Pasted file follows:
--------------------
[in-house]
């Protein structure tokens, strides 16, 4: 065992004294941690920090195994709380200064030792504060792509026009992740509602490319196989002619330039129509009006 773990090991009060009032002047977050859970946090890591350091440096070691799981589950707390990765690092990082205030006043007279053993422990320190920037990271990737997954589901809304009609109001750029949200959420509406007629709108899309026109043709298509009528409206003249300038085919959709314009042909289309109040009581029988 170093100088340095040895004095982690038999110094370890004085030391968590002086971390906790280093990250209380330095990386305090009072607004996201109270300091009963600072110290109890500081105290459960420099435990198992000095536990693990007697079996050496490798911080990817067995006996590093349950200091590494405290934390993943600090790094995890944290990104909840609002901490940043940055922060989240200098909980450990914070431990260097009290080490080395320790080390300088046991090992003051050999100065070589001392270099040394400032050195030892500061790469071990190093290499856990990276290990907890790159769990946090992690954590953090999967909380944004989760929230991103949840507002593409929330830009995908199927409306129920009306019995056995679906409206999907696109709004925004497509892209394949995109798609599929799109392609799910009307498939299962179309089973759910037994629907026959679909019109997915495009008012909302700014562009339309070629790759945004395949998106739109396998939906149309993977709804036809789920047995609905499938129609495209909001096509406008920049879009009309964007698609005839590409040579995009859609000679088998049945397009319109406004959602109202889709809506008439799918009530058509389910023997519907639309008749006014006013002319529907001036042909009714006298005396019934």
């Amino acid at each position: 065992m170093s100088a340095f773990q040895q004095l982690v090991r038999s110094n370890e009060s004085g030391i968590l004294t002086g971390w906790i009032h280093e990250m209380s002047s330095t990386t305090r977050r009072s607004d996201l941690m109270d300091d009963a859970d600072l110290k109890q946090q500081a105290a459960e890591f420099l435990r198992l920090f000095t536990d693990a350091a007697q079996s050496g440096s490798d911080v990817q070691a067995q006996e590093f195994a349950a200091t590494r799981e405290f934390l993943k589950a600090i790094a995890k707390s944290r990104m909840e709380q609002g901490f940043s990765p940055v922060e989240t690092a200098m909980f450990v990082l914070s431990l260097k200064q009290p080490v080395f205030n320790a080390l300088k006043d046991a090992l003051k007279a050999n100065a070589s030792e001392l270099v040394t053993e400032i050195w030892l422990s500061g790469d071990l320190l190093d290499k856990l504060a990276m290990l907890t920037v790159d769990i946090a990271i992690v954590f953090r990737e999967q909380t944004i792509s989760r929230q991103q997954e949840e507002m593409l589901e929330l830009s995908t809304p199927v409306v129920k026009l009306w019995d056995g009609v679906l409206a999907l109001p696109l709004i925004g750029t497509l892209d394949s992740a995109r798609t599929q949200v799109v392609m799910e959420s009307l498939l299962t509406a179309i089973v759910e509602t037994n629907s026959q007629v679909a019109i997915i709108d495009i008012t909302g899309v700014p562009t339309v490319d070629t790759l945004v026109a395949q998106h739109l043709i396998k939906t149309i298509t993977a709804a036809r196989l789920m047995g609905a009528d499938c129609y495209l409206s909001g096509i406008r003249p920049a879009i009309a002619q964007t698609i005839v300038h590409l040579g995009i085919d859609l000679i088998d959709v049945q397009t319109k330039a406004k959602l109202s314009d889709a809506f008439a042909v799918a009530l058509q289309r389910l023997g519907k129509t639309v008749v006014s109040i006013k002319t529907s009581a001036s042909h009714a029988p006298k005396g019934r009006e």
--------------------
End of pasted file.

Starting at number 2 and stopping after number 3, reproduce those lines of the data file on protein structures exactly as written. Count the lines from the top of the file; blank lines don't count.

């Protein structure tokens, strides 16, 4: 065992004294941690920090195994709380200064030792504060792509026009992740509602490319196989002619330039129509009006 773990090991009060009032002047977050859970946090890591350091440096070691799981589950707390990765690092990082205030006043007279053993422990320190920037990271990737997954589901809304009609109001750029949200959420509406007629709108899309026109043709298509009528409206003249300038085919959709314009042909289309109040009581029988 170093100088340095040895004095982690038999110094370890004085030391968590002086971390906790280093990250209380330095990386305090009072607004996201109270300091009963600072110290109890500081105290459960420099435990198992000095536990693990007697079996050496490798911080990817067995006996590093349950200091590494405290934390993943600090790094995890944290990104909840609002901490940043940055922060989240200098909980450990914070431990260097009290080490080395320790080390300088046991090992003051050999100065070589001392270099040394400032050195030892500061790469071990190093290499856990990276290990907890790159769990946090992690954590953090999967909380944004989760929230991103949840507002593409929330830009995908199927409306129920009306019995056995679906409206999907696109709004925004497509892209394949995109798609599929799109392609799910009307498939299962179309089973759910037994629907026959679909019109997915495009008012909302700014562009339309070629790759945004395949998106739109396998939906149309993977709804036809789920047995609905499938129609495209909001096509406008920049879009009309964007698609005839590409040579995009859609000679088998049945397009319109406004959602109202889709809506008439799918009530058509389910023997519907639309008749006014006013002319529907001036042909009714006298005396019934």
């Amino acid at each position: 065992m170093s100088a340095f773990q040895q004095l982690v090991r038999s110094n370890e009060s004085g030391i968590l004294t002086g971390w906790i009032h280093e990250m209380s002047s330095t990386t305090r977050r009072s607004d996201l941690m109270d300091d009963a859970d600072l110290k109890q946090q500081a105290a459960e890591f420099l435990r198992l920090f000095t536990d693990a350091a007697q079996s050496g440096s490798d911080v990817q070691a067995q006996e590093f195994a349950a200091t590494r799981e405290f934390l993943k589950a600090i790094a995890k707390s944290r990104m909840e709380q609002g901490f940043s990765p940055v922060e989240t690092a200098m909980f450990v990082l914070s431990l260097k200064q009290p080490v080395f205030n320790a080390l300088k006043d046991a090992l003051k007279a050999n100065a070589s030792e001392l270099v040394t053993e400032i050195w030892l422990s500061g790469d071990l320190l190093d290499k856990l504060a990276m290990l907890t920037v790159d769990i946090a990271i992690v954590f953090r990737e999967q909380t944004i792509s989760r929230q991103q997954e949840e507002m593409l589901e929330l830009s995908t809304p199927v409306v129920k026009l009306w019995d056995g009609v679906l409206a999907l109001p696109l709004i925004g750029t497509l892209d394949s992740a995109r798609t599929q949200v799109v392609m799910e959420s009307l498939l299962t509406a179309i089973v759910e509602t037994n629907s026959q007629v679909a019109i997915i709108d495009i008012t909302g899309v700014p562009t339309v490319d070629t790759l945004v026109a395949q998106h739109l043709i396998k939906t149309i298509t993977a709804a036809r196989l789920m047995g609905a009528d499938c129609y495209l409206s909001g096509i406008r003249p920049a879009i009309a002619q964007t698609i005839v300038h590409l040579g995009i085919d859609l000679i088998d959709v049945q397009t319109k330039a406004k959602l109202s314009d889709a809506f008439a042909v799918a009530l058509q289309r389910l023997g519907k129509t639309v008749v006014s109040i006013k002319t529907s009581a001036s042909h009714a029988p006298k005396g019934r009006e």